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Where is it?:

In the Middle East, on the northern edge of the Persian Gulf and the Gulf of Oman. To the east and northeast are borders with Pakistan, Afghanistan and Turkmenistan. To the north is the Caspian sea. To the west is Iraq; to the northwest are smaller borders with Turkey, Armenia and Azerbaijan. Across the Persian Gulf are Saudi Arabia, Kuwait, Bahrain, Qatar and the United Arab Emirates. In U.S. land area comparison, the country is slightly smaller than Alaska. Iran rests on the both the gulf and the Strait of Hormuz, strategic position on a vital oil transportation route.


Tehran, one of the largest cities in western Asia with a population of nearly 8.5 million, and the 32nd capital of Iran after a long history of relocations around the country. The region was home to people as far back as 6,000 B.C., as indicated by archaeological finds. Tehran was a village in the 9th century, and didn't become capital until 1795. The shahs in the 1920s and 30s instituted modern renovation projects in the city in which many historical buildings were destroyed. As a hub of migration in the 20th century, Tehran was left with many historical religious buildings of various faiths.

National symbols:

The Iranian flag has three horizontal bands, green, white and red, with a red Islamic emblem in the center white stripe, and the phrase "God is great" repeated along the borders with the color bands. The national food dish of Iran is chelow kabab, the official bird is the nightingale, and the official flowers are the tulip and the lotus. The lion is a national symbol.


Persian is the official language, spoken by 53 percent of the population, with Azeri, Turkic and Turkic dialects the next most common with 18 percent. Kurdish is spoken by 10 percent, Gilaki and Mazandarani at 7 percent, Luri at 6 percent, Balochi at 2 percent, and Arabic at 2 percent.


Nearly 78 million people live in Iran. The largest ethnic group is Persian, with 61 percent of the population, followed by Azeris (16 percent), Kurds (10 percent), and smaller percentages of Lur, Baloch, Arab, Turkmen and Turkic tribal peoples. The official religion is Islam, with 98 percent of the population Muslim and 89 percent of those being Shiite. Religious minorities include Zoroastrian, Jewish, Christian, and Baha'i. An estimated 60 percent of the population is under 30, a factor that has to led strength of recent opposition movements.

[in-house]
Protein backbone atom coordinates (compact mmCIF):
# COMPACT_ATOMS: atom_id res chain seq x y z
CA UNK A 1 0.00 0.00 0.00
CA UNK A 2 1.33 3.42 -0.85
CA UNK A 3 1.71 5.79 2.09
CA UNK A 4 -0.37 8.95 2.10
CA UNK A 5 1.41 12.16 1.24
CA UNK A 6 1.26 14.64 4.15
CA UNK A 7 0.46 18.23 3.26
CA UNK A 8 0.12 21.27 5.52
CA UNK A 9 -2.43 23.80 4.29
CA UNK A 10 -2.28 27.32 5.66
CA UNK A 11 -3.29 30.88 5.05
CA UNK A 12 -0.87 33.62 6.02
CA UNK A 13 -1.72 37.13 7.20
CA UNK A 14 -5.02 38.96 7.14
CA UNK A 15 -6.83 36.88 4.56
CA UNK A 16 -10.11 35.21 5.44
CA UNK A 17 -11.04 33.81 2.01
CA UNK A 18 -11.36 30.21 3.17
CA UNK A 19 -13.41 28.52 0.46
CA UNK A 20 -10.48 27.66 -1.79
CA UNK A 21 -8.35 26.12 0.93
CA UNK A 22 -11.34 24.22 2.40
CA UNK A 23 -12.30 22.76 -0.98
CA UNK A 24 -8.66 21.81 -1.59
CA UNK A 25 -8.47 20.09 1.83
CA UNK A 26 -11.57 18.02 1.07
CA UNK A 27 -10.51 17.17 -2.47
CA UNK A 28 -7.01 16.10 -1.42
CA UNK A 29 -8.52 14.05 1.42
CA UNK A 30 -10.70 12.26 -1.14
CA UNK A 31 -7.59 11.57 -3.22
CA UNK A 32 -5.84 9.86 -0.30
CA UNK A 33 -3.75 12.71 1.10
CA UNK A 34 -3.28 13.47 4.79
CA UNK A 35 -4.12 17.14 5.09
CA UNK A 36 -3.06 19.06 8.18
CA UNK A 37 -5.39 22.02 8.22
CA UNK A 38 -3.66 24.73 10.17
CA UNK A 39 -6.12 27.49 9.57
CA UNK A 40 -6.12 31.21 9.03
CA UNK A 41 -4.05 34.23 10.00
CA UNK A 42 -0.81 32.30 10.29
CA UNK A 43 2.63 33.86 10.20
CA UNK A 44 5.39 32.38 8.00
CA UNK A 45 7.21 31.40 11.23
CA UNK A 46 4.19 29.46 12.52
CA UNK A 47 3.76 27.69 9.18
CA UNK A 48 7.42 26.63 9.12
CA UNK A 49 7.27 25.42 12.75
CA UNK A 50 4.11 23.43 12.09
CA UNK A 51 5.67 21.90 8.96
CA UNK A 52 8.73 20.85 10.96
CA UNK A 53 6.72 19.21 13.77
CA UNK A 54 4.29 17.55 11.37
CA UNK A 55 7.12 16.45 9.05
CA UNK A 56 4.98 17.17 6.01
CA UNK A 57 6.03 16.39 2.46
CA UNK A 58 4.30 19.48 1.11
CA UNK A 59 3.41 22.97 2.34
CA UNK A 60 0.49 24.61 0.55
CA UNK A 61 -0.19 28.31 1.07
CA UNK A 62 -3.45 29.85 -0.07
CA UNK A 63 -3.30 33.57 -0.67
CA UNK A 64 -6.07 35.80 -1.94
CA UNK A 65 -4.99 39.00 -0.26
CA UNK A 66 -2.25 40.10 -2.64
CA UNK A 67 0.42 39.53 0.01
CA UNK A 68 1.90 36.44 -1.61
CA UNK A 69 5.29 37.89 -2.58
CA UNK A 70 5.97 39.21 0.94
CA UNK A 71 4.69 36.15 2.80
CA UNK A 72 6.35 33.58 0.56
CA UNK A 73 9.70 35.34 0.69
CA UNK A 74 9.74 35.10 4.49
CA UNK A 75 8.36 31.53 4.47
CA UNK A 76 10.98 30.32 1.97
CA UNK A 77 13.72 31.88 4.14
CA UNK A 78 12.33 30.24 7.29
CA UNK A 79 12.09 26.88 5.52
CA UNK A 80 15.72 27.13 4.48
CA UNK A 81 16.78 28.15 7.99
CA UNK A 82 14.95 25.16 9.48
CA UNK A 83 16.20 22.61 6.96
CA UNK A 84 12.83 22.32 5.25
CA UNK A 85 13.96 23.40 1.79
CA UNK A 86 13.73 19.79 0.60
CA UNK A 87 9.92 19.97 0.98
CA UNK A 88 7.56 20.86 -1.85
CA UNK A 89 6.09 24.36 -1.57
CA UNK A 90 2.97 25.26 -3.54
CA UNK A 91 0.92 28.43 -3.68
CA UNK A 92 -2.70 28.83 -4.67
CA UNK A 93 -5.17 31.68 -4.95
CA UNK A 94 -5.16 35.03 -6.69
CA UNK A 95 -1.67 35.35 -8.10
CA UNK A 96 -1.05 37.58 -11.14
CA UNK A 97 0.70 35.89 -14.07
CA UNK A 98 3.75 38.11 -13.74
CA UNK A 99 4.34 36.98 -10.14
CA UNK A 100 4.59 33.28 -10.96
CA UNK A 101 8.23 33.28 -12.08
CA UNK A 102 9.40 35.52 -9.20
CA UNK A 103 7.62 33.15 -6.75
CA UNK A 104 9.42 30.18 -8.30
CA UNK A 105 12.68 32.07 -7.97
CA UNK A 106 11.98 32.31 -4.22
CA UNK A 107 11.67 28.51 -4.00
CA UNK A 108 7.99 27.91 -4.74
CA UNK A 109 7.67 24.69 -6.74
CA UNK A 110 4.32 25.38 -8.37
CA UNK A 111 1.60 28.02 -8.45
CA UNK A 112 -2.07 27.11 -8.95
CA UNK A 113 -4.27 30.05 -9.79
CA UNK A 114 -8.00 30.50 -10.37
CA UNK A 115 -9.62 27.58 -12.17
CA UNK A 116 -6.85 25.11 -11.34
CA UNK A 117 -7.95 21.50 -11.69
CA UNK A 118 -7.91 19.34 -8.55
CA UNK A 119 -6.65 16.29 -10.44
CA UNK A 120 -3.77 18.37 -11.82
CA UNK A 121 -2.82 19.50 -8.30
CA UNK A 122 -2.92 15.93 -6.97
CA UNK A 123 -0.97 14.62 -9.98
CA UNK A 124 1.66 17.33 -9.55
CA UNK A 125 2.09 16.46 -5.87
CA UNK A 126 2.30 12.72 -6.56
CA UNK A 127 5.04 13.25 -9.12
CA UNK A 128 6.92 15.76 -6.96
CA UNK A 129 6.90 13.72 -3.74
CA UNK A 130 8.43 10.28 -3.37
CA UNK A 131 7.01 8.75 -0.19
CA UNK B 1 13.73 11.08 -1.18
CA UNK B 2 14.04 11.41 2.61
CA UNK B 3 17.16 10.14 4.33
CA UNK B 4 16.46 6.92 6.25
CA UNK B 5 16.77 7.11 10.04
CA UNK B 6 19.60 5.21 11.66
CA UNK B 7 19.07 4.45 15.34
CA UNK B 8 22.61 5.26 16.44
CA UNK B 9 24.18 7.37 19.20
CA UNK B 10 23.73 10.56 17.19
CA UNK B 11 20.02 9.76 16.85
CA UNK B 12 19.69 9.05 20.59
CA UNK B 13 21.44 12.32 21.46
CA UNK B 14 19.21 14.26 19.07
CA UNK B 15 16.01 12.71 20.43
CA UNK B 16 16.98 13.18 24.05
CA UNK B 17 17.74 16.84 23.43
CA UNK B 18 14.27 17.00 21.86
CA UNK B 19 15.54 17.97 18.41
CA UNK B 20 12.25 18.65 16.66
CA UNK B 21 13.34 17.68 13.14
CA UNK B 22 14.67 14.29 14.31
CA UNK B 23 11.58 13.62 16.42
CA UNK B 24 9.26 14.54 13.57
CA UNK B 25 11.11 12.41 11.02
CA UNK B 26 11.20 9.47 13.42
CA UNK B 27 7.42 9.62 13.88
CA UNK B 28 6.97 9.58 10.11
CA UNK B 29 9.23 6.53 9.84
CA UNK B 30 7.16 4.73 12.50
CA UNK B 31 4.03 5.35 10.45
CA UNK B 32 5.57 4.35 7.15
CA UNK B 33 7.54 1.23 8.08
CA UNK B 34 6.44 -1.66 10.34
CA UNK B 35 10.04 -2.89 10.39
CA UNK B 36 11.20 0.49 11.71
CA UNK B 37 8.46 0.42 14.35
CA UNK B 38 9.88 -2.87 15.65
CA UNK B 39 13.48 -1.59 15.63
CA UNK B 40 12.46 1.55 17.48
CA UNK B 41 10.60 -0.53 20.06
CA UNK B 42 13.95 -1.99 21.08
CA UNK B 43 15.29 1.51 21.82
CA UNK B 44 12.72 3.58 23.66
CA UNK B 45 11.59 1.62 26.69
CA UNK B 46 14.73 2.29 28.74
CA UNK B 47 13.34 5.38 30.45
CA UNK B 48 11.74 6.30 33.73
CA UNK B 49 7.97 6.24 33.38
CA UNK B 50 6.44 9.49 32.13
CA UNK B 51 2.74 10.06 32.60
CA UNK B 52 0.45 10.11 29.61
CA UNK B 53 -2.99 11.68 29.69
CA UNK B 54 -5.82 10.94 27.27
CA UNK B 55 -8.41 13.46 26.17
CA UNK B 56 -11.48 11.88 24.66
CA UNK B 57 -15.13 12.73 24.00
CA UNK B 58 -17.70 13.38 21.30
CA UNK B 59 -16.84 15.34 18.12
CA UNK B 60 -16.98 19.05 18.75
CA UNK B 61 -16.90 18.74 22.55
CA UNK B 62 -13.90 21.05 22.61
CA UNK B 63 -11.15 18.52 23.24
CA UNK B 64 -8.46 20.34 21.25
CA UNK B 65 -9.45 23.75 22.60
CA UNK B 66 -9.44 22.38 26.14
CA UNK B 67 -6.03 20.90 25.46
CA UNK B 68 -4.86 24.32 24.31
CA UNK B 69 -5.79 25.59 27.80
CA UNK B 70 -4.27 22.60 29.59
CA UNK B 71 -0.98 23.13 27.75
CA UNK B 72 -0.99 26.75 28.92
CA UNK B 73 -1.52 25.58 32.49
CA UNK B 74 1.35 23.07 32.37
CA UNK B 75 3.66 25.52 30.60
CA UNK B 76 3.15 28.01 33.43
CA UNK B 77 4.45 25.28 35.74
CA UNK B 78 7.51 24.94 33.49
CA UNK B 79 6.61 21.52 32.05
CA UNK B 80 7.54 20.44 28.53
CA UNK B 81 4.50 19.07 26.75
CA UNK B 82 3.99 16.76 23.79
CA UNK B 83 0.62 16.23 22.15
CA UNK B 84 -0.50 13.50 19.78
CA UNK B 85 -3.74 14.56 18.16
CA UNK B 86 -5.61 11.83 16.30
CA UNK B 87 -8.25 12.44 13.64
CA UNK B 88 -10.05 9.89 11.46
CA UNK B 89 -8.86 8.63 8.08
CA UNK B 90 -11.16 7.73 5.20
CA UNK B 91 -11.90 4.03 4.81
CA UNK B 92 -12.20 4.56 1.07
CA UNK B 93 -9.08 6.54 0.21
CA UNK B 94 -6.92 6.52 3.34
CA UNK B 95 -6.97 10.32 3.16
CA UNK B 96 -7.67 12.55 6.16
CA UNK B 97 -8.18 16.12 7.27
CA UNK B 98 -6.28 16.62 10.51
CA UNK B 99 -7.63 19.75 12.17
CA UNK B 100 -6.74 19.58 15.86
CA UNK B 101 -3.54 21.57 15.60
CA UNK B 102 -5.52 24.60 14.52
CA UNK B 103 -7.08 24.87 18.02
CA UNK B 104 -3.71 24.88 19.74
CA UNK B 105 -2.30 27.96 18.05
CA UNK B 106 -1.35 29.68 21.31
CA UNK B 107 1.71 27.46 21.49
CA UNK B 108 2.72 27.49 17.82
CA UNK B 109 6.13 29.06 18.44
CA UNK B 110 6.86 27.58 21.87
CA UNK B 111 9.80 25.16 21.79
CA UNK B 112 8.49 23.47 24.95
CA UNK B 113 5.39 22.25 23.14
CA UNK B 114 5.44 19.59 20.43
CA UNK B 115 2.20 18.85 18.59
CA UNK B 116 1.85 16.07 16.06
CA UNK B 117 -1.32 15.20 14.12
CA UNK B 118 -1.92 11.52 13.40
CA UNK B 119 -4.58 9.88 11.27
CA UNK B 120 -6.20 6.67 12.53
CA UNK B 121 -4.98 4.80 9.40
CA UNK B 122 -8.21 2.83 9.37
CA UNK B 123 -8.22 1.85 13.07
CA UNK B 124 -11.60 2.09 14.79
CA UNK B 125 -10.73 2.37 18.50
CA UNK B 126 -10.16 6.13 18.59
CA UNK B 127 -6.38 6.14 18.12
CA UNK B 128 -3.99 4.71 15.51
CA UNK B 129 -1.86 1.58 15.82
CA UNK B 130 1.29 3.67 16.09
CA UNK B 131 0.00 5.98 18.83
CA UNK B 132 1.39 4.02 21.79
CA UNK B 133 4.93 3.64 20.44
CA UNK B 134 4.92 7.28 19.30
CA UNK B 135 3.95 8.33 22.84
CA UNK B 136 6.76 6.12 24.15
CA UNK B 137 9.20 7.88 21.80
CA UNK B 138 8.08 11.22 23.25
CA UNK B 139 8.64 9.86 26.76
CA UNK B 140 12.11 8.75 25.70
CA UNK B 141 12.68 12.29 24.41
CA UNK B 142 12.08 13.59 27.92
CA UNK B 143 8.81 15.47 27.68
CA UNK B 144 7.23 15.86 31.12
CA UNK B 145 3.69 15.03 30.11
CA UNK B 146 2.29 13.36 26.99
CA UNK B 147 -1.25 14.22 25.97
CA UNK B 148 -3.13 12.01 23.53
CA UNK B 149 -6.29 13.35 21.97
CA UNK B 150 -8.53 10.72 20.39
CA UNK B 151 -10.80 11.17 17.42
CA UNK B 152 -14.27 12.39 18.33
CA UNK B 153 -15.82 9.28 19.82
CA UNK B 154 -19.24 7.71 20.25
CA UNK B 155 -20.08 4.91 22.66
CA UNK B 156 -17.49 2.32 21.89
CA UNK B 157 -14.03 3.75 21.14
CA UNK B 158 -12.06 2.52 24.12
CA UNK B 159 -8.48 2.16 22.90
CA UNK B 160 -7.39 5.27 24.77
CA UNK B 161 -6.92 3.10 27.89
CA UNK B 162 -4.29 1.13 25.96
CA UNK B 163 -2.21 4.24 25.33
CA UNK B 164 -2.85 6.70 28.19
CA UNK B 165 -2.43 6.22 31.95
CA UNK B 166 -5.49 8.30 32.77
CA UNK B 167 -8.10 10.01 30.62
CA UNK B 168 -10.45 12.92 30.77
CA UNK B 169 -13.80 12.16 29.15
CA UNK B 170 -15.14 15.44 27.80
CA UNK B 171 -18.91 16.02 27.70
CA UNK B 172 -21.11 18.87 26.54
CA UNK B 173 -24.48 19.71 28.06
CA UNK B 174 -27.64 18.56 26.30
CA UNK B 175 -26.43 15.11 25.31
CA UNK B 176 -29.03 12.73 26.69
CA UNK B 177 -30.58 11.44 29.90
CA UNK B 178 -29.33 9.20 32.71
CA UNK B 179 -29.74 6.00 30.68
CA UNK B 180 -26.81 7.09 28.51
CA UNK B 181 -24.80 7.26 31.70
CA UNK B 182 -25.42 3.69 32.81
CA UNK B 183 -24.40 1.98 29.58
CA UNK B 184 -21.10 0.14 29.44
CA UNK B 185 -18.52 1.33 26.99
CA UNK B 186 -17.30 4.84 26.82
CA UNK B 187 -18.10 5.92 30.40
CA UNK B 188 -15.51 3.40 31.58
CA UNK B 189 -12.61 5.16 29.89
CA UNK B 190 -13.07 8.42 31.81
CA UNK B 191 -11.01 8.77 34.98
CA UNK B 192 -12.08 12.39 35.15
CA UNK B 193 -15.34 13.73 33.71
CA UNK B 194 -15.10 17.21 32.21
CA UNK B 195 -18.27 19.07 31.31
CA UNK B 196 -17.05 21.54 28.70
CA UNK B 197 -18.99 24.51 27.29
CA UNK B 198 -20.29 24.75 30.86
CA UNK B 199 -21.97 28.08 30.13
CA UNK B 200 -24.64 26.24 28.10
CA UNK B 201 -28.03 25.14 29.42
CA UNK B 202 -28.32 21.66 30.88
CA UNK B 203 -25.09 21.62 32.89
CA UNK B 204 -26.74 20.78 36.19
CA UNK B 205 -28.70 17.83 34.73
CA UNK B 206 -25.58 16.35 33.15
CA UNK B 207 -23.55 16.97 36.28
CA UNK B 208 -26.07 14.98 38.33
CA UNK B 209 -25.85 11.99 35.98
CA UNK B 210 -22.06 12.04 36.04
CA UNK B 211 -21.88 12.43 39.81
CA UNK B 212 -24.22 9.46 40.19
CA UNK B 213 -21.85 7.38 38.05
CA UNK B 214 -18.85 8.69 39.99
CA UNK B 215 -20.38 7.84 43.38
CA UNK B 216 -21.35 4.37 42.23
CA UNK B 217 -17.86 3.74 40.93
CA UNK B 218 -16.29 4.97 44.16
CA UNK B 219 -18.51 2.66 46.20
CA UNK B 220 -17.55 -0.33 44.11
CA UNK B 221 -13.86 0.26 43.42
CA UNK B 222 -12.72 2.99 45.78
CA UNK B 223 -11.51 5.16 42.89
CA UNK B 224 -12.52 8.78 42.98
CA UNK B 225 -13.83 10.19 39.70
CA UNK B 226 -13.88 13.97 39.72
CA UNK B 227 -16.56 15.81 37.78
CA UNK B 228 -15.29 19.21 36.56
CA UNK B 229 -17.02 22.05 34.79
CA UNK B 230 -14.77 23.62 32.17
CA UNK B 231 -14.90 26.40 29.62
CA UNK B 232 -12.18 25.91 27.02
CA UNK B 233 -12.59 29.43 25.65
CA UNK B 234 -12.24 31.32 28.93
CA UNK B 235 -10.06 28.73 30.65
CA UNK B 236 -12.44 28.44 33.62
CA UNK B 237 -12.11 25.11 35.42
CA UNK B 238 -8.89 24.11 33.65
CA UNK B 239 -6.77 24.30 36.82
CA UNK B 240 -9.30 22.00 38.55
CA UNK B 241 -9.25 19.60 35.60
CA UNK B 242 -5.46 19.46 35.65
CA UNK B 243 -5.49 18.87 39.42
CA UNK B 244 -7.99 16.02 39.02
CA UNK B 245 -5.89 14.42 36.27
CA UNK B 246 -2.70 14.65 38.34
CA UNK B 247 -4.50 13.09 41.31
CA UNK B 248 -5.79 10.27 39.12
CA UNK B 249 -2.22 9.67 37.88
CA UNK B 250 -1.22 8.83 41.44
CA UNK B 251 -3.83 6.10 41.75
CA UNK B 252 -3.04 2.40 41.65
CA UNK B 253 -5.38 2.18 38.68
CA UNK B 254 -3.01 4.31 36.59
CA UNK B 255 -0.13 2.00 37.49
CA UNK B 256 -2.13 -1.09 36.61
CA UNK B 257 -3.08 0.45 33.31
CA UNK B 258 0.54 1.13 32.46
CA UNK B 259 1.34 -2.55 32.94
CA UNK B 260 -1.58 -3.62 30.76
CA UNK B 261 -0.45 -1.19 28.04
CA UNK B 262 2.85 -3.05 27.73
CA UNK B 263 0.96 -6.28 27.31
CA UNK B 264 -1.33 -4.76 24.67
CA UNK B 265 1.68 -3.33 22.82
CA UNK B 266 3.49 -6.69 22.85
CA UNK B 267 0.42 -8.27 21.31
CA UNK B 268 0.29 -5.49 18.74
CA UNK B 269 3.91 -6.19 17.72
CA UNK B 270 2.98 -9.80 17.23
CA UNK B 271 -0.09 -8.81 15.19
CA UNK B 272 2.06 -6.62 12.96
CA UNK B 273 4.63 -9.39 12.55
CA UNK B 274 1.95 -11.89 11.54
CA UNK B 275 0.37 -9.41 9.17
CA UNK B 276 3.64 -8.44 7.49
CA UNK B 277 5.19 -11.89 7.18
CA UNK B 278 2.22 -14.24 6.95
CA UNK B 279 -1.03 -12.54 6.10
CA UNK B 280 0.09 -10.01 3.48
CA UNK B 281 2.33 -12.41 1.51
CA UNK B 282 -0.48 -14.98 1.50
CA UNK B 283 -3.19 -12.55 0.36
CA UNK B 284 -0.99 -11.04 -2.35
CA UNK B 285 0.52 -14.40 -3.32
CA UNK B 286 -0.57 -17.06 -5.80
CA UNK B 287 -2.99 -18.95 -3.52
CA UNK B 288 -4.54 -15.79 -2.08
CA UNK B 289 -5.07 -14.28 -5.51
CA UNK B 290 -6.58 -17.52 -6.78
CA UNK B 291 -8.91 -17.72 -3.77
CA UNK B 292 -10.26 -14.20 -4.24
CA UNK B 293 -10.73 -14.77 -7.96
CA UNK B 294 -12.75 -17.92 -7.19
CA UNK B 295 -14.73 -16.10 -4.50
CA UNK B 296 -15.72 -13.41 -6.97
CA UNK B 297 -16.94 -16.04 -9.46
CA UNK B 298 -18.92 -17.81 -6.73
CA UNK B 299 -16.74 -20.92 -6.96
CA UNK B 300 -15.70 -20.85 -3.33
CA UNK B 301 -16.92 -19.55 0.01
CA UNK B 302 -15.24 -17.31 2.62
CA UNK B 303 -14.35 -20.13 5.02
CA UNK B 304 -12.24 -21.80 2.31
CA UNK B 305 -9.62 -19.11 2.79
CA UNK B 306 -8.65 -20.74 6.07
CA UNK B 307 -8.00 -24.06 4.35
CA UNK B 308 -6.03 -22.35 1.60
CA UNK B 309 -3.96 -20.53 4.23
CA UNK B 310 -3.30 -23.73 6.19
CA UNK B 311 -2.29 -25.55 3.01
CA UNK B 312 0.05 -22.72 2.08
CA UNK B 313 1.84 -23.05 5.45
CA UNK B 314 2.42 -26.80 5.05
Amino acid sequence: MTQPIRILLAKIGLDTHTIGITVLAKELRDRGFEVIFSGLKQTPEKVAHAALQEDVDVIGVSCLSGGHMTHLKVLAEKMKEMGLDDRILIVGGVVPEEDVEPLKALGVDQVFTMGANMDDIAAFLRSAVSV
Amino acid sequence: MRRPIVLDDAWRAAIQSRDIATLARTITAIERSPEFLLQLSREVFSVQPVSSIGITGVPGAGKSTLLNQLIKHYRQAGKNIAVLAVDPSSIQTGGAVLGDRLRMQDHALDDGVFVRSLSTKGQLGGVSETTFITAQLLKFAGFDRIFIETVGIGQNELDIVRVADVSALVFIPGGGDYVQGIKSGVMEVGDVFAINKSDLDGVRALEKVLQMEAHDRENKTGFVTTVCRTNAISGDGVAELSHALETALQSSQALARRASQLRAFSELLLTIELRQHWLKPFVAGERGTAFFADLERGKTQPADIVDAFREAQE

Iran is home to some of the oldest civilization in the world, and first became an empire in 625 B.C. Through 633-644 the Muslim conquest of Persia occurred. The empire officially turned to Twelver Shiite Islam in the 16th century. The first parliament was established in 1906 within a constitutional monarchy. Iran was known as Persia until 1935. The 1979 Islamic Revolution sent the ruling monarchy -- the shah -- into exile and a theocracy was established with a Supreme Leader and other ruling clerics.


The country heavily relies on oil subsidies, though Iran is a repeated target of international sanctions over its nuclear program that put this revenue stream at risk. Many highly educated workers seek employment in other countries, leading to a shortage of skilled labor in many sectors. The unemployment rate is estimated at over 13 percent.


The Islamic Republic of Iran Regular Forces includes ground, navy and air force; the Islamic Revolutionary Guard Corps consists of ground, navy and air forces in addition to the Quds special-op forces and the law enforcement. The age of compulsory military service is 19, with an 18-month service obligation.

Type of government:

Iran is a theocratic republic, where all decisions can be overturned by the Supreme Leader, a cleric appointed by an Assembly of Experts. The voting age is 18, and are for the office of president and parliamentary posts. The Supreme Leader must approve the installation of a voted-in president.
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